Rehearsals for a profit share is a balancing act. Obviously, you still need the same amount of time in the rehearsal room. But you’d be very lucky if everyone can clear their diary for a two-week full-time rehearsal window.


You work with availability - and it’s hard to co-ordinate. You have to negotiate times and dates when everyone is available. You have to work around people’s working lives.


It’s absolutely possible, but it’s more of a challenge. Nonetheless, if a project is worth doing, then you find a way. You try to find cheap or free rehearsal space. You try to make sure that rehearsals are accessible for every member of the cast.


The quality of the resultant production is the same - it’s just that the route to getting there is a little trickier.


Transparency

The most important aspect of any successful profit-share project is transparency. A good producer will be careful about how they spend their funds during the production process, but they won’t accept bad production values. They’ll find a way to produce a professional production with innovative ways of pulling things together.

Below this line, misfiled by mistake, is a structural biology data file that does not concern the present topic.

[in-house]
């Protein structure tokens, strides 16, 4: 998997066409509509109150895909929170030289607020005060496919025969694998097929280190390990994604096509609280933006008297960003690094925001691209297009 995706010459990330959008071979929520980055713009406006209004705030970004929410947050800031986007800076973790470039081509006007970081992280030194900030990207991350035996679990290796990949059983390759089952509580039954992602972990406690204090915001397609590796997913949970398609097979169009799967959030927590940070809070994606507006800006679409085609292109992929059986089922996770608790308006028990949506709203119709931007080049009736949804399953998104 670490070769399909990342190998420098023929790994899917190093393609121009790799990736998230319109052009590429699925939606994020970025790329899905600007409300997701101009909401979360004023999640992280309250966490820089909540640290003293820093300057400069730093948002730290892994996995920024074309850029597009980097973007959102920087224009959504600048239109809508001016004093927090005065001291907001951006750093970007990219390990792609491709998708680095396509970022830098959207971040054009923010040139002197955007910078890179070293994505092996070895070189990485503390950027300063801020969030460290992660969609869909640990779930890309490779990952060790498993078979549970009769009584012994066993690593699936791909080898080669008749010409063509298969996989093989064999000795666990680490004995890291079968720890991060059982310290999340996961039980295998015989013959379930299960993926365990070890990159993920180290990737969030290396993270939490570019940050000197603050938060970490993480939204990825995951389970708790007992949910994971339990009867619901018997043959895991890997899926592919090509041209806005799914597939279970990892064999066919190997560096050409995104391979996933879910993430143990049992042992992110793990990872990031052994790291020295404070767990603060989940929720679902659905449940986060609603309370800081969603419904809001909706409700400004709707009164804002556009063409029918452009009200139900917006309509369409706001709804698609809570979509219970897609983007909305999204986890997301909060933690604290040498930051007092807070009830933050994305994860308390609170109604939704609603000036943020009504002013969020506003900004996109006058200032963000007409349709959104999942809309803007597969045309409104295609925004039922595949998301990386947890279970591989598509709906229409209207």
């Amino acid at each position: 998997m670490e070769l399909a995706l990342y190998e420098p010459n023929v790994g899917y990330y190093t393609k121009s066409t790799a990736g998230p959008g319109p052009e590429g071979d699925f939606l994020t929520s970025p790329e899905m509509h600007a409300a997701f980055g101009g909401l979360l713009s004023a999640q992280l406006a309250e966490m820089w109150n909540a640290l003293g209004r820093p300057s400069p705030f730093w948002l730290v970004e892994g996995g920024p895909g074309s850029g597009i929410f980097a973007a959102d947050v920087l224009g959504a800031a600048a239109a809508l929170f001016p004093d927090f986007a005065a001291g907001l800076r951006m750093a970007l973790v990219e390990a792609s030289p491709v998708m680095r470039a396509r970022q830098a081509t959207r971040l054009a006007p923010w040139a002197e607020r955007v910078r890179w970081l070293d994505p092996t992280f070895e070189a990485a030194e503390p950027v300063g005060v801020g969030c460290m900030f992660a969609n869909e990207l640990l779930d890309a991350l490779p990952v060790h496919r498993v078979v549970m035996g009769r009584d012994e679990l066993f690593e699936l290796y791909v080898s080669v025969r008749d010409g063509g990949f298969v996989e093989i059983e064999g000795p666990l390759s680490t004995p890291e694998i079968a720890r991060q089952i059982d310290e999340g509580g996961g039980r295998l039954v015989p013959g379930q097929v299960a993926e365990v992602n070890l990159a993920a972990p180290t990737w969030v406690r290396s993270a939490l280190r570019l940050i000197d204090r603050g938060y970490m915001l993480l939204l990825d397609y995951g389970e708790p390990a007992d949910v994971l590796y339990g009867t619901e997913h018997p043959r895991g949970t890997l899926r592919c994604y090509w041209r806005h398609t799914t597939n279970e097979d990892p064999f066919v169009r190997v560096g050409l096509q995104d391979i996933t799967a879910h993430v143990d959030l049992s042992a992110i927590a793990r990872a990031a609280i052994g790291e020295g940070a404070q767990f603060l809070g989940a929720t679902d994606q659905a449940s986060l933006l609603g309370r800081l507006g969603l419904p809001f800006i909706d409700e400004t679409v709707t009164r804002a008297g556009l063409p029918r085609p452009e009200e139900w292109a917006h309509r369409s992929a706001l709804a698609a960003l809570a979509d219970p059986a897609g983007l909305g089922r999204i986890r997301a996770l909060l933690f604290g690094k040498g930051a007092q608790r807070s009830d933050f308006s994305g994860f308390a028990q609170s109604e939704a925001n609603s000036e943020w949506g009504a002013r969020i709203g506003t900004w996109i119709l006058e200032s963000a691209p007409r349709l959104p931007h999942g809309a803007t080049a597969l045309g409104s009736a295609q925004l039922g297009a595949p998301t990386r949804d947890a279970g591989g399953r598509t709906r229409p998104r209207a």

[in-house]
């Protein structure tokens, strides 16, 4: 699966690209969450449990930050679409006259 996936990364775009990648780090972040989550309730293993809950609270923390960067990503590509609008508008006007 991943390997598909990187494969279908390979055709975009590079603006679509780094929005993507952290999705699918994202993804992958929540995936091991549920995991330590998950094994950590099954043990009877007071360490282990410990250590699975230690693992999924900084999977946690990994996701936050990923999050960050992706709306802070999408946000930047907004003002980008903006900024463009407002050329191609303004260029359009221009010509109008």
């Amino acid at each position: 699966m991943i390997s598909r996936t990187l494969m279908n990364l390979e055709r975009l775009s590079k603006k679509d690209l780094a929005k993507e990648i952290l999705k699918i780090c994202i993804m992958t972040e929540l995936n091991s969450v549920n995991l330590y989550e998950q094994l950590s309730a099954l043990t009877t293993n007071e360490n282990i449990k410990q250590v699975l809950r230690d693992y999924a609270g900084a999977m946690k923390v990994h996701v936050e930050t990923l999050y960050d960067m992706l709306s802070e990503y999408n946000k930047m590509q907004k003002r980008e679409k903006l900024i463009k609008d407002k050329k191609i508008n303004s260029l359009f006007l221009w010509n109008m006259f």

They share their records; they show the entire team how much they’ve spent. And they make it clear how the profit will be divided.


boyfriend stroke husband @ The Kings Arms


The debut production of boyfriend stroke husband is running at the ever-popular Kings Arms Theatre, in Salford. It’s where almost all of my work has debuted. I love the space, and the venue has been an extremely supportive team.


Check out the rehearsal footage at the top of this blog. We’re working hard to bring this piece of work to life, and we hope that you can join us.


Tickets are on sale right now. Mon 16th - Thurs 19th March, 2020.